If it is possible to get tired of winning awards, Payson High School English teacher Joe Pauley must be downright exhausted.
Late last year, the Internet site he created to enhance the education of his 11th- and 12th-grade students scooped up one award from the Webmaster's Association of America for its design, navigation and ease-of-use.
And then Pauley's site copped top honors from The Teacher's Corner, an online entity that recognizes education-based Internet sites that are visually attractive, easy to navigate, and feature interesting content that teachers would find useful.
On top of that, Pauley learned just last week that he'd been nominated Teacher of the Year by the Arizona Technology in Education Alliance (AzTEA), a professional organization devoted to technology in education and the learning/teaching process ... only to be told this week that he had won the award, which he'll receive Wednesday at a special presentation at Arizona State University.
To understand why Pauley is getting all of this attention, one must only fire up a nearby computer and visit www.phsenglish.com, his classroom Web site.
Through this 30-megabyte electronic schoolroom, Pauley's students can access just about any information they need, not only to get through high school, but to launch their post-high school lives.
"The Web site had to be able to effectively facilitate preexisting curriculum without compromising that curriculum," Pauley said. "In other words, I don't believe you should be teaching technology for technology's sake in an English-class setting. If it in any way compromises the English curriculum, then it is not an effective use of those technologies."
That's Pauley's long answer. Here's his shorter, clearer, layman's answer:
"The whole idea is to best prepare our students for life outside of Payson."
To that end, students only need to punch one or two computer keys to see their grades, which are updated weekly ... a calendar of assignments that will be due ... an interactive discussion forum ... general announcements ... a quote generator that tosses out a new historical quote every six seconds ... SAT requirements of various universities ... university and career research and applications ... general study habit tips ... literature resources relating to the work that's covered in class ... and individual sub-Web sites with their own topics. Those topics include one dedicated to public speaking, which boasts glossaries, countless links to related sites, debate strategies and tips, as well as sound and text files containing a number of famous speeches.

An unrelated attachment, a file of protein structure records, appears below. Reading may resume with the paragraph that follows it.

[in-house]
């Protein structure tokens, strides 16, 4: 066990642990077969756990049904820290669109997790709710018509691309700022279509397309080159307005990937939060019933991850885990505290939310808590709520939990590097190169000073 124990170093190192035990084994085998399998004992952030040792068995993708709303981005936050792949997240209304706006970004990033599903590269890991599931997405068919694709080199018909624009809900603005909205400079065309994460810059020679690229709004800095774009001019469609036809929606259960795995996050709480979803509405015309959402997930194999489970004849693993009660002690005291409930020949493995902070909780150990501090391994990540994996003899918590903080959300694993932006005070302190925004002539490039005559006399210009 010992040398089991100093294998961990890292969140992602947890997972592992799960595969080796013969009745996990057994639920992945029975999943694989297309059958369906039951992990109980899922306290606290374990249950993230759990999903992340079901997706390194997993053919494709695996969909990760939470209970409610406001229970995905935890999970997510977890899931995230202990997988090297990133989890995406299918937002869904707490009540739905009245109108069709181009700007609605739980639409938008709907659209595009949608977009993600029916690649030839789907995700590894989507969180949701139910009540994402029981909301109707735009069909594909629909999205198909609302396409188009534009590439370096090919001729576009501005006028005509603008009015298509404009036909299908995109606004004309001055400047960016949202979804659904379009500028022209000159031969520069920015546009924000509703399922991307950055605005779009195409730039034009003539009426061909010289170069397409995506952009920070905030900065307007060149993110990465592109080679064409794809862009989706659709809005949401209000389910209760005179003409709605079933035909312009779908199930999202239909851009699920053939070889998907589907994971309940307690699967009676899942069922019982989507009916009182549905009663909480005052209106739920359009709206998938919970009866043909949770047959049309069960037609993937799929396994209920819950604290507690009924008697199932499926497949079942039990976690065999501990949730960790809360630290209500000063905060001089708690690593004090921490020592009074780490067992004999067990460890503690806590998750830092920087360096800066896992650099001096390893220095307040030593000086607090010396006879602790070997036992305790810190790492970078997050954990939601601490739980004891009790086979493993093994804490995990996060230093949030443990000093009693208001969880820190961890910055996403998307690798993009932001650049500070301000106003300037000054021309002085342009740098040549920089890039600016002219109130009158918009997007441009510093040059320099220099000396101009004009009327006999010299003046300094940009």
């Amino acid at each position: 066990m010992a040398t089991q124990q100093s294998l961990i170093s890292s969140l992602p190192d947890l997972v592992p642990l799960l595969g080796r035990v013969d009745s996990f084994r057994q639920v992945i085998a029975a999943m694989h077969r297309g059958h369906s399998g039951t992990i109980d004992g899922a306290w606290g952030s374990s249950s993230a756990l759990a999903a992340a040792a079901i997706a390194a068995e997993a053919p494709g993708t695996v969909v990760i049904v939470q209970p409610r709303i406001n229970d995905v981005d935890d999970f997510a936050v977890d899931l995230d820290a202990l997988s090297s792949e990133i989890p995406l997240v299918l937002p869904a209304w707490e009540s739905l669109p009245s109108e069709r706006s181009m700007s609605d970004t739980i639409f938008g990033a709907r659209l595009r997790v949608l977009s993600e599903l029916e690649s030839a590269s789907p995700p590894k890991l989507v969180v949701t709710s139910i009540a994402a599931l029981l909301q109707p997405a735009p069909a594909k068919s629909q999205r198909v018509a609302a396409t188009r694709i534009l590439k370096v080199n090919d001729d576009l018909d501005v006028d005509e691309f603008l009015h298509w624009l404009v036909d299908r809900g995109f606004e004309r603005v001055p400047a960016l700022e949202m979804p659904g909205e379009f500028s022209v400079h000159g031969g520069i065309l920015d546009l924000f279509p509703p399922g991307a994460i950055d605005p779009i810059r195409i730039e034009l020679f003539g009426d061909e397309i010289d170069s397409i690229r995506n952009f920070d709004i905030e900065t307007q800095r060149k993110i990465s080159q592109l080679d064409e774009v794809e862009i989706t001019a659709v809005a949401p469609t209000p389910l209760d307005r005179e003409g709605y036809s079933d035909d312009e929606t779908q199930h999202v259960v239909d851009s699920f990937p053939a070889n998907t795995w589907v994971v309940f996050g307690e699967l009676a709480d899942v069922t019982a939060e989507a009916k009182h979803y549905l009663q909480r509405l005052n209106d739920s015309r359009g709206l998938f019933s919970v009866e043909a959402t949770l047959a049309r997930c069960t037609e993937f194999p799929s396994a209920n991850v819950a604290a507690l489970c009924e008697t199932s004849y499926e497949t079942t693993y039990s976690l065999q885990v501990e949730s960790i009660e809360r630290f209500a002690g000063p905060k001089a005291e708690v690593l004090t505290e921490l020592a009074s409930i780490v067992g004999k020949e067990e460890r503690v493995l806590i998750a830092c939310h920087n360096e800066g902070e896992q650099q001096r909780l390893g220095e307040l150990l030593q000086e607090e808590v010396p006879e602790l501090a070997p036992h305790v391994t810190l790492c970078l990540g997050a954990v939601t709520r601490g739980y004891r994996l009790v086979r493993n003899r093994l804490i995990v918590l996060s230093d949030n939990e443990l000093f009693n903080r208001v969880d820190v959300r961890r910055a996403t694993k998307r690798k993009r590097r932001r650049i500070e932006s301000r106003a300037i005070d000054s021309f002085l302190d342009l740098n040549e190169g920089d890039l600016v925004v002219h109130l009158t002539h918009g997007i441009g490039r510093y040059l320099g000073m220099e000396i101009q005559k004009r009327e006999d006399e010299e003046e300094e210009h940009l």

Pauley began developing the Web site during his first year as a PHS teacher in 1999.
"The concept essentially came from my experience with technology at ASU, and six years of programming experience where I did Web site construction for hospitals and real estate firms," he said.
The technology that he learned in those earlier jobs, Pauley said, is now in the process of changing the face of education like no other force before it.
"The Internet has provided a wealth of access to information across the board, which has, of course, benefited all areas of curriculum," he observed. "It's provided additional ways for people to communicate, whether it be student-to-student, student-to-teacher, class-to-class or school-to-school.
"It also allows a medium of communication that is less inhibitory for students of a shy disposition. In the current mode of computer technology, they are much more prone to expressing their thoughts and ideas."
But that's hardly as far as technology will take Joe Pauley, his students or anyone else involved in giving or receiving an education, the Teacher of the Year predicted.
"I foresee that technology will become a part of every stage of the education process, from kindergarten on up if for no other reason than the multitude of possibilities it offers over what can be offered in a traditional setting."